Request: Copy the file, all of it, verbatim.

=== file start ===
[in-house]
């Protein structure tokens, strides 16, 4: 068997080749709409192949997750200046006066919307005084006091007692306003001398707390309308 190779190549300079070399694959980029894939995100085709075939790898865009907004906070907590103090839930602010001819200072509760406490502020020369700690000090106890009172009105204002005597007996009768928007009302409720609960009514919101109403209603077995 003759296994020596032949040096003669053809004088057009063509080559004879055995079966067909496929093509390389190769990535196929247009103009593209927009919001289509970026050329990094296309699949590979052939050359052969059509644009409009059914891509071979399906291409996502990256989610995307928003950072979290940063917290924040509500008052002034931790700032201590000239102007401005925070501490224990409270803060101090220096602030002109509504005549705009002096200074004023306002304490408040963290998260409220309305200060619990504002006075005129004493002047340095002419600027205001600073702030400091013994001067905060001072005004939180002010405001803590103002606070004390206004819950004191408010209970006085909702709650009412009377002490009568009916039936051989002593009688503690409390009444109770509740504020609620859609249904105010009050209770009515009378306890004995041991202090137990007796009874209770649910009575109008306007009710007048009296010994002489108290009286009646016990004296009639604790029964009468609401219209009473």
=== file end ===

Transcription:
[in-house]
């Protein structure tokens, strides 16, 4: 068997080749709409192949997750200046006066919307005084006091007692306003001398707390309308 190779190549300079070399694959980029894939995100085709075939790898865009907004906070907590103090839930602010001819200072509760406490502020020369700690000090106890009172009105204002005597007996009768928007009302409720609960009514919101109403209603077995 003759296994020596032949040096003669053809004088057009063509080559004879055995079966067909496929093509390389190769990535196929247009103009593209927009919001289509970026050329990094296309699949590979052939050359052969059509644009409009059914891509071979399906291409996502990256989610995307928003950072979290940063917290924040509500008052002034931790700032201590000239102007401005925070501490224990409270803060101090220096602030002109509504005549705009002096200074004023306002304490408040963290998260409220309305200060619990504002006075005129004493002047340095002419600027205001600073702030400091013994001067905060001072005004939180002010405001803590103002606070004390206004819950004191408010209970006085909702709650009412009377002490009568009916039936051989002593009688503690409390009444109770509740504020609620859609249904105010009050209770009515009378306890004995041991202090137990007796009874209770649910009575109008306007009710007048009296010994002489108290009286009646016990004296009639604790029964009468609401219209009473």